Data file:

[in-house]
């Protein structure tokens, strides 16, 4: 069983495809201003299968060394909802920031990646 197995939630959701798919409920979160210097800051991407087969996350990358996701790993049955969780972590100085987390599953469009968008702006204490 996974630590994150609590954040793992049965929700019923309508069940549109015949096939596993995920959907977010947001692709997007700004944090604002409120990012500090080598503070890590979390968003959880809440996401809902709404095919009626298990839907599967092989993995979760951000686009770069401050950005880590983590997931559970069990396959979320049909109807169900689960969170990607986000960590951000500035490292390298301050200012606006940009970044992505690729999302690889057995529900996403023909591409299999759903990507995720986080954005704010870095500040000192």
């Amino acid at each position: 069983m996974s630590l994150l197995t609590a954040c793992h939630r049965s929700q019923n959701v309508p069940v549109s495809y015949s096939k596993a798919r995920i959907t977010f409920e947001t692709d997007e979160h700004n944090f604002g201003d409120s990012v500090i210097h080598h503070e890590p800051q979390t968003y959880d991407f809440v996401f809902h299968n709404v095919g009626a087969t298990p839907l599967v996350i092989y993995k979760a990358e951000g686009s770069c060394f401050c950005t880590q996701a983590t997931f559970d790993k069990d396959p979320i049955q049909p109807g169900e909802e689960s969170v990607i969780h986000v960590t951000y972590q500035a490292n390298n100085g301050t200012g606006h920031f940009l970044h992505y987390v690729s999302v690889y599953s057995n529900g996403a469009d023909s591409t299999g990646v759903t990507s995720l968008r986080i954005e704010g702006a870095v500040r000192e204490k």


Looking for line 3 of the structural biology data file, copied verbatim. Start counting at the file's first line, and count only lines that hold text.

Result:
């Amino acid at each position: 069983m996974s630590l994150l197995t609590a954040c793992h939630r049965s929700q019923n959701v309508p069940v549109s495809y015949s096939k596993a798919r995920i959907t977010f409920e947001t692709d997007e979160h700004n944090f604002g201003d409120s990012v500090i210097h080598h503070e890590p800051q979390t968003y959880d991407f809440v996401f809902h299968n709404v095919g009626a087969t298990p839907l599967v996350i092989y993995k979760a990358e951000g686009s770069c060394f401050c950005t880590q996701a983590t997931f559970d790993k069990d396959p979320i049955q049909p109807g169900e909802e689960s969170v990607i969780h986000v960590t951000y972590q500035a490292n390298n100085g301050t200012g606006h920031f940009l970044h992505y987390v690729s999302v690889y599953s057995n529900g996403a469009d023909s591409t299999g990646v759903t990507s995720l968008r986080i954005e704010g702006a870095v500040r000192e204490k």